My entire academic education took place in Texas public schools. Despite the fact that the vast majority of my home state abides by an abstinence-only sex education program — one that is medically inaccurate at best and psychologically damaging at worst — I managed to escape the common horrors of sex ed, thanks to a health teacher who had little regard for the board of education. Still, even though my sex education did include mention of condoms, hormonal birth control, STI treatment and (gasp!) the possibility of sexual intercourse outside marriage, it was conspicuously lacking in the consent department. There was no talk of “yes” meaning “yes” or even of “no” meaning “no”; we just didn’t discuss what it means for two people to willfully engage in a consensual sexual act.
I came to understand consent in the aftermath of a manipulative and abusive relationship I had with one of my teachers when I was 14. Granted, my sex education class happened after that — a problem in itself — and so it would be difficult to suggest that my abuse resulted directly from my lack of knowledge about consent. Except, not really. There were plenty of other factors that contributed to my detrimental and ultimately non-consensual relationship, but certainly my inability to recognize consent (or a lack thereof) was one of them.
Teaching consent is often decried as being overly difficult and full of gray areas, especially given the all-too-common “no means no” understanding of what constitutes rape. These excuses are cop outs. Affirmative consent policies and open dialogue about rape — simple acts of naming and description — help to provide clarity that is necessary to promote healthy sexual behavior. It’s really not that hard — and if you want a handy, artful guide, here’s a beautiful poem that quite clearly explains just what is consent.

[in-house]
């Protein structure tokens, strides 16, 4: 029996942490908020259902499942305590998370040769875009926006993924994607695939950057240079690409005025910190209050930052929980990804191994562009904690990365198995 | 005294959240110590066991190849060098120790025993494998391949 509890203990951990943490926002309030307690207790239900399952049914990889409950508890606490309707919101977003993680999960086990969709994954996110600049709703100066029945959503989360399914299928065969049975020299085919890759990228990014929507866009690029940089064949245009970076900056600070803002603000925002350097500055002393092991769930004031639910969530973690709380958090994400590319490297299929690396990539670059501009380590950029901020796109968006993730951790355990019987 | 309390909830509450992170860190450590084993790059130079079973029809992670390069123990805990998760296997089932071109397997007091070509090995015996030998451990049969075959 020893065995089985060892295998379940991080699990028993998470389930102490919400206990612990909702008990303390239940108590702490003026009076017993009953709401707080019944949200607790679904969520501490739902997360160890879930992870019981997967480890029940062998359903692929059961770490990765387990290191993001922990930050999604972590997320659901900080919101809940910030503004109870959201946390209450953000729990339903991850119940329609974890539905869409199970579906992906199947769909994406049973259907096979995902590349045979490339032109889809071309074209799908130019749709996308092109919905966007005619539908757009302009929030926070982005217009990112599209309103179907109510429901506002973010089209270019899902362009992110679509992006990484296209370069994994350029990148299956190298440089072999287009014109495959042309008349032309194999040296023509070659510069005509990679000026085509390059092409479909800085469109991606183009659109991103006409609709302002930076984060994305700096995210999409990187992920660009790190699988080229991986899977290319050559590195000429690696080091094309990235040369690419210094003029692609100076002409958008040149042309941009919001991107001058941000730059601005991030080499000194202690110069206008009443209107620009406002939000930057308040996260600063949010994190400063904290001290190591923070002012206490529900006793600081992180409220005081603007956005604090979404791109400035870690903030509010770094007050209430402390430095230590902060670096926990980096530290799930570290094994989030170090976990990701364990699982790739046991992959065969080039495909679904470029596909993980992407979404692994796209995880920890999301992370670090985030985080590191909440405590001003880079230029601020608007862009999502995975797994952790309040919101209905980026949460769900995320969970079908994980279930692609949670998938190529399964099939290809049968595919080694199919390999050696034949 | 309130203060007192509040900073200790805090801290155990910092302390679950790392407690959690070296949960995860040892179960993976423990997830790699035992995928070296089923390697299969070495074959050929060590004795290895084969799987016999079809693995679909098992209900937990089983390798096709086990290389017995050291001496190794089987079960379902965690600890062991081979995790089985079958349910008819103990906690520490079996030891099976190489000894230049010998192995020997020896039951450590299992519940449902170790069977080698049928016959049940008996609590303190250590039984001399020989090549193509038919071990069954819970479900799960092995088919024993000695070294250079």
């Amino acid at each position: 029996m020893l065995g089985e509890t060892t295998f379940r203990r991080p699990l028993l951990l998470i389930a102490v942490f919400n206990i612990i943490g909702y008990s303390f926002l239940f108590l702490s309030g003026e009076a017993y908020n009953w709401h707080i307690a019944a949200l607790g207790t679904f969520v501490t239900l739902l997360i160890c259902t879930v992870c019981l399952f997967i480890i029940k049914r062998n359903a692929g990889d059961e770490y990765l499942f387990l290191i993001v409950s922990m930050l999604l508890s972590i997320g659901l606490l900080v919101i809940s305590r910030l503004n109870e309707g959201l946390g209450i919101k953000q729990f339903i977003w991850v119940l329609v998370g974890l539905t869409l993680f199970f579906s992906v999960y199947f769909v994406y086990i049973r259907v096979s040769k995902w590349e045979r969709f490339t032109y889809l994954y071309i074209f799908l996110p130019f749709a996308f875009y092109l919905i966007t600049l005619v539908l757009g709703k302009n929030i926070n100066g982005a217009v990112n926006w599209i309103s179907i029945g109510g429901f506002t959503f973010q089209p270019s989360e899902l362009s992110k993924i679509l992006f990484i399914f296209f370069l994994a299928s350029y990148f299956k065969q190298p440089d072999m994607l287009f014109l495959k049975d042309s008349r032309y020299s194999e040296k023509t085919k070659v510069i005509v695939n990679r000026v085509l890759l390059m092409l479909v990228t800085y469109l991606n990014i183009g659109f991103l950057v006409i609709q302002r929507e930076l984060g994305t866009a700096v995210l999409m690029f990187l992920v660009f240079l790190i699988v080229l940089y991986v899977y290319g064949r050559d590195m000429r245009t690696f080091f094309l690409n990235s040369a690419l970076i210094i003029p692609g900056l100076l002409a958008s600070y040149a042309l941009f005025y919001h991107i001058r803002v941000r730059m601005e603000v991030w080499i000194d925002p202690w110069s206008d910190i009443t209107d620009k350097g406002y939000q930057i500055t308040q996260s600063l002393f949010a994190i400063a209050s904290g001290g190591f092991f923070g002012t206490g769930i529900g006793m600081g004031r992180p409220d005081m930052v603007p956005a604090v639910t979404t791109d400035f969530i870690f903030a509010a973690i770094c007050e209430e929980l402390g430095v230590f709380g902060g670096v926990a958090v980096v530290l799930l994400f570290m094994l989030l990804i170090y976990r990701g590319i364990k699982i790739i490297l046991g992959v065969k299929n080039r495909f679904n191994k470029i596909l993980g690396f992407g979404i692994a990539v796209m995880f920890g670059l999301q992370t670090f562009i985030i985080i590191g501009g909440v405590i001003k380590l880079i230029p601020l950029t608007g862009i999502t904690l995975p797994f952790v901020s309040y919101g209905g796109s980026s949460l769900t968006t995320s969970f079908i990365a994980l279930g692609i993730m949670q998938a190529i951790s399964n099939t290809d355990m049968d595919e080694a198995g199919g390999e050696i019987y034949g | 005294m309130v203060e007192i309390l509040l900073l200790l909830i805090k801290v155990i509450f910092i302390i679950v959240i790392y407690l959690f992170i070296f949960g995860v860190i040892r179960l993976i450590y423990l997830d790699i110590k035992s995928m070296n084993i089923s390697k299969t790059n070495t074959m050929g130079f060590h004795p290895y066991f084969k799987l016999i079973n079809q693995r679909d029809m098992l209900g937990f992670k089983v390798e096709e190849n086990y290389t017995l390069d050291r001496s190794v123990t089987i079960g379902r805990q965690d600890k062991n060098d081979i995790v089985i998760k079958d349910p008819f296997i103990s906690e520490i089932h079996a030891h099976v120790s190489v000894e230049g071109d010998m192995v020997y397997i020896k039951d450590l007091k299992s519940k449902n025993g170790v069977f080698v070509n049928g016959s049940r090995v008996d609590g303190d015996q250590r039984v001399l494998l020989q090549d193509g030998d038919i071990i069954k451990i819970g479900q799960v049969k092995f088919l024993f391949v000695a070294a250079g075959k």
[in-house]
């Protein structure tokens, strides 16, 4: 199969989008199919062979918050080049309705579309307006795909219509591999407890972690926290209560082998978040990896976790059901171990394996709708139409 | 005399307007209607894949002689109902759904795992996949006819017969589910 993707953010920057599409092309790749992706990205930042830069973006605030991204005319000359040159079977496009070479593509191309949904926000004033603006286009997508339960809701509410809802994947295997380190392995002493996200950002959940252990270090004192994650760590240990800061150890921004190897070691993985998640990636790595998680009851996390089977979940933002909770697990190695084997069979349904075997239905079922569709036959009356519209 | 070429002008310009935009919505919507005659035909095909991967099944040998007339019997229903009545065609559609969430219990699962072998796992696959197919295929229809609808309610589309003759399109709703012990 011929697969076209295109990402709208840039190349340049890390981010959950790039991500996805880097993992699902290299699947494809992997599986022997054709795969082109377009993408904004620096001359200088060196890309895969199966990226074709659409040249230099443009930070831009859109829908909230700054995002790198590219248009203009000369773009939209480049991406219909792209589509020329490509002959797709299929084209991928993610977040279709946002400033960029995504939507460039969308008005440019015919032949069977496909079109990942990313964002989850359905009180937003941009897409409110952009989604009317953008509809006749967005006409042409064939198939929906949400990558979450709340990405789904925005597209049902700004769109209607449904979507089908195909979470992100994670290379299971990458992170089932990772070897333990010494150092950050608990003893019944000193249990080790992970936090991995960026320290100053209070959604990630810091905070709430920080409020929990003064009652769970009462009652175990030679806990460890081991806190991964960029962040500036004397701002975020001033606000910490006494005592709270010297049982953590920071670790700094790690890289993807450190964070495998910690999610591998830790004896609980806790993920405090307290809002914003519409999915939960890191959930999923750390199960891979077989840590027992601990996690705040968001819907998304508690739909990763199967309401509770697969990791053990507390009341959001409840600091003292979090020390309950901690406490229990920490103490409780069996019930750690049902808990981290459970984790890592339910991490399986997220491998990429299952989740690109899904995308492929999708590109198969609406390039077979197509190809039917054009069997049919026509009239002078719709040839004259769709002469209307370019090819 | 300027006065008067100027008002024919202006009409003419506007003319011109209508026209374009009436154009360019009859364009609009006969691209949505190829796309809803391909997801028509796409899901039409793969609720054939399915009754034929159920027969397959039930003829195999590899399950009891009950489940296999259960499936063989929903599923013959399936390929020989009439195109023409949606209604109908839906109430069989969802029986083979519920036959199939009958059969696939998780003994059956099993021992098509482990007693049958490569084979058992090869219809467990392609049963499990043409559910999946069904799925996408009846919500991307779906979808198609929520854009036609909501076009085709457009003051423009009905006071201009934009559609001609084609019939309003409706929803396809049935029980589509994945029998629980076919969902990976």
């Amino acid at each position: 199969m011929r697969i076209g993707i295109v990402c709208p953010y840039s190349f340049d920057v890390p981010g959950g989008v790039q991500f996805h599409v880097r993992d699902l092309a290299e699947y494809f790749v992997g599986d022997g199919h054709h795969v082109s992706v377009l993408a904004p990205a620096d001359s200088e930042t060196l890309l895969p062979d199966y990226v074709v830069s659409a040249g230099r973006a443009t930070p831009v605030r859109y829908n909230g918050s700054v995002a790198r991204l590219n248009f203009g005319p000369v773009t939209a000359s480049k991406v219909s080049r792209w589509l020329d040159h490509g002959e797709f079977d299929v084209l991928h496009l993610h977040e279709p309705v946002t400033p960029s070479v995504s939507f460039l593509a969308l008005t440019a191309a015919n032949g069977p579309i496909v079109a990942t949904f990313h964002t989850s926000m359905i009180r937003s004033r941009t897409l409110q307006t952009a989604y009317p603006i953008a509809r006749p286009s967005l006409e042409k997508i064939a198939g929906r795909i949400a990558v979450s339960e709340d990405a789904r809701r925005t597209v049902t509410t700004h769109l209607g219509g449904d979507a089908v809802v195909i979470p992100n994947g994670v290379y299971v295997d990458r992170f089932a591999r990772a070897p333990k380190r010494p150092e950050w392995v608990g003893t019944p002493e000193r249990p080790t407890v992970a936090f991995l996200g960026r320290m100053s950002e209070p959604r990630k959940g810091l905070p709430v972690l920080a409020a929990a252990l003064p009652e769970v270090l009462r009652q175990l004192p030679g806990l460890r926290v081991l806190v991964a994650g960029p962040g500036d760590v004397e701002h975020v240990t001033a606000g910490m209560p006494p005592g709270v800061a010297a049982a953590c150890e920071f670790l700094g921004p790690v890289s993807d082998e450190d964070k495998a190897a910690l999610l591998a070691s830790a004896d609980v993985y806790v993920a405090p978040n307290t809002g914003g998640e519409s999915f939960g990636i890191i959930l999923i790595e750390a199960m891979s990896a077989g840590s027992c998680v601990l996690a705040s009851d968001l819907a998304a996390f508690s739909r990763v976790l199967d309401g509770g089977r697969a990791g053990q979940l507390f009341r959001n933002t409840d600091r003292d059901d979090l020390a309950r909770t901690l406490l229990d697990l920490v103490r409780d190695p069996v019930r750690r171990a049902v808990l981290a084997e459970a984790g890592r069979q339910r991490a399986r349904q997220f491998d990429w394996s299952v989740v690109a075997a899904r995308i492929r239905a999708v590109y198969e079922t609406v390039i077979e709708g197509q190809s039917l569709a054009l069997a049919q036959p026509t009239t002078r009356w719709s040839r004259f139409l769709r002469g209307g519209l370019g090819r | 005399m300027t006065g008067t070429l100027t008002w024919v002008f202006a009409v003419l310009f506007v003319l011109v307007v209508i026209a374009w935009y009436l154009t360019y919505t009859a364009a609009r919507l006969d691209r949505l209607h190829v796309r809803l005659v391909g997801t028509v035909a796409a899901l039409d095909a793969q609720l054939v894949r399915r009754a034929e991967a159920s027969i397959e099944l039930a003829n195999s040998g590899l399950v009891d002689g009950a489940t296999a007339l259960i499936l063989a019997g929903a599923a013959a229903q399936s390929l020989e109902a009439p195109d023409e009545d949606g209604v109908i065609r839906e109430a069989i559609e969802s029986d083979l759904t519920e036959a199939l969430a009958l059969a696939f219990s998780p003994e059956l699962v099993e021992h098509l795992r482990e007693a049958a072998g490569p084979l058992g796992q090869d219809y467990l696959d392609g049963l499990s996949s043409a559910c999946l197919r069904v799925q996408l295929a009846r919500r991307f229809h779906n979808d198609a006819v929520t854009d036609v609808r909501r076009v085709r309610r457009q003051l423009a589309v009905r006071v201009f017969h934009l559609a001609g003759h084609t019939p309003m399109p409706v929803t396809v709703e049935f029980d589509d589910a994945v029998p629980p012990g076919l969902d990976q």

Britteney Conner’s spoken-word homage to healthy sexuality describes consent in detail, in a way that few sex ed classes do — but in a way that is exemplary and should be taught in schools. It does the heavy lifting of articulating where the line between yes and no falls, without really making the load seem too overwhelming. The sentences are short and easy, even if the concepts don’t seem that way: “consent is not going into a bedroom with him alone”; “consent is not the length or lack thereof of your skirt” ; “consent is not the absence of a no.”
But consent is “getting it when you want it” and “knowing when you like it rough and being able to tell when he’s roughing you around.” It is different from person to person, but it is always “between two people — or three, or four, whatever the f**k you’re into, I don’t need to know,” Conner explains. Most poignantly, she describes consent as “being able to look your partner in the eye — but more importantly, consent is always being able to look yourself in the eye.” She’s right — and everyone needs to know.
Watch Conner’s moving performance below: